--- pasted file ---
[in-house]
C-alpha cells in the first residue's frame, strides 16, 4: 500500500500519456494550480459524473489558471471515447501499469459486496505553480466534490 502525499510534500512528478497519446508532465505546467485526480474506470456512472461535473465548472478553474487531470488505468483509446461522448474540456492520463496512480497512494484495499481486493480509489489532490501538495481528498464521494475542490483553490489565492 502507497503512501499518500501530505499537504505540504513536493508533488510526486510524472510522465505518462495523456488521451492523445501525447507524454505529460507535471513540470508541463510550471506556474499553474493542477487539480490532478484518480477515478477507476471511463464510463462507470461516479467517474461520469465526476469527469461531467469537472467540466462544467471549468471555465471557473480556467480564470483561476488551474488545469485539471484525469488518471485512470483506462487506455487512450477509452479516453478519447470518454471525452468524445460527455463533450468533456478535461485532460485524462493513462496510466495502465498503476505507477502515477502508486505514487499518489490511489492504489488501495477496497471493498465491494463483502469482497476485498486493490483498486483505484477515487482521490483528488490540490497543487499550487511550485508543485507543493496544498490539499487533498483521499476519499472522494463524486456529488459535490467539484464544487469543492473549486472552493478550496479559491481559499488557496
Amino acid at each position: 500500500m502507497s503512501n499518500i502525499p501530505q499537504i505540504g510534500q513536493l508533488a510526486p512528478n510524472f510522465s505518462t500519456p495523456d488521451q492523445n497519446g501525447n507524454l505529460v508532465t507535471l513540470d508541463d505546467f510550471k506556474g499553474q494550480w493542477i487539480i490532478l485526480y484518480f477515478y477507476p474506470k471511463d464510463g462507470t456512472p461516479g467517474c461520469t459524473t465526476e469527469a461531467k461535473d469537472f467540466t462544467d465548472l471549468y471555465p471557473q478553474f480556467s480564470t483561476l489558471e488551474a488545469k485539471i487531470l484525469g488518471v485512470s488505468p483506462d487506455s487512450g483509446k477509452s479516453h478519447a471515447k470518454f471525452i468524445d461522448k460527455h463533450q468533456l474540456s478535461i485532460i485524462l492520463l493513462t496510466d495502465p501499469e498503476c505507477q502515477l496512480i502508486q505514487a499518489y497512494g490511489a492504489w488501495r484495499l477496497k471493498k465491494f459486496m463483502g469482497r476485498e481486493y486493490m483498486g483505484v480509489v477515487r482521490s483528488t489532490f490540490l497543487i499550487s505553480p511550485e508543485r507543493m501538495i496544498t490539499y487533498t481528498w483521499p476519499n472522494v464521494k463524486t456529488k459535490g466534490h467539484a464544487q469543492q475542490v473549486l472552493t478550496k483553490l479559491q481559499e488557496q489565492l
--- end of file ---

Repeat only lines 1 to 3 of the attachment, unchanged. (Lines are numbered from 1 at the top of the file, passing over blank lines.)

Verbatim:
[in-house]
C-alpha cells in the first residue's frame, strides 16, 4: 500500500500519456494550480459524473489558471471515447501499469459486496505553480466534490 502525499510534500512528478497519446508532465505546467485526480474506470456512472461535473465548472478553474487531470488505468483509446461522448474540456492520463496512480497512494484495499481486493480509489489532490501538495481528498464521494475542490483553490489565492 502507497503512501499518500501530505499537504505540504513536493508533488510526486510524472510522465505518462495523456488521451492523445501525447507524454505529460507535471513540470508541463510550471506556474499553474493542477487539480490532478484518480477515478477507476471511463464510463462507470461516479467517474461520469465526476469527469461531467469537472467540466462544467471549468471555465471557473480556467480564470483561476488551474488545469485539471484525469488518471485512470483506462487506455487512450477509452479516453478519447470518454471525452468524445460527455463533450468533456478535461485532460485524462493513462496510466495502465498503476505507477502515477502508486505514487499518489490511489492504489488501495477496497471493498465491494463483502469482497476485498486493490483498486483505484477515487482521490483528488490540490497543487499550487511550485508543485507543493496544498490539499487533498483521499476519499472522494463524486456529488459535490467539484464544487469543492473549486472552493478550496479559491481559499488557496
Amino acid at each position: 500500500m502507497s503512501n499518500i502525499p501530505q499537504i505540504g510534500q513536493l508533488a510526486p512528478n510524472f510522465s505518462t500519456p495523456d488521451q492523445n497519446g501525447n507524454l505529460v508532465t507535471l513540470d508541463d505546467f510550471k506556474g499553474q494550480w493542477i487539480i490532478l485526480y484518480f477515478y477507476p474506470k471511463d464510463g462507470t456512472p461516479g467517474c461520469t459524473t465526476e469527469a461531467k461535473d469537472f467540466t462544467d465548472l471549468y471555465p471557473q478553474f480556467s480564470t483561476l489558471e488551474a488545469k485539471i487531470l484525469g488518471v485512470s488505468p483506462d487506455s487512450g483509446k477509452s479516453h478519447a471515447k470518454f471525452i468524445d461522448k460527455h463533450q468533456l474540456s478535461i485532460i485524462l492520463l493513462t496510466d495502465p501499469e498503476c505507477q502515477l496512480i502508486q505514487a499518489y497512494g490511489a492504489w488501495r484495499l477496497k471493498k465491494f459486496m463483502g469482497r476485498e481486493y486493490m483498486g483505484v480509489v477515487r482521490s483528488t489532490f490540490l497543487i499550487s505553480p511550485e508543485r507543493m501538495i496544498t490539499y487533498t481528498w483521499p476519499n472522494v464521494k463524486t456529488k459535490g466534490h467539484a464544487q469543492q475542490v473549486l472552493t478550496k483553490l479559491q481559499e488557496q489565492l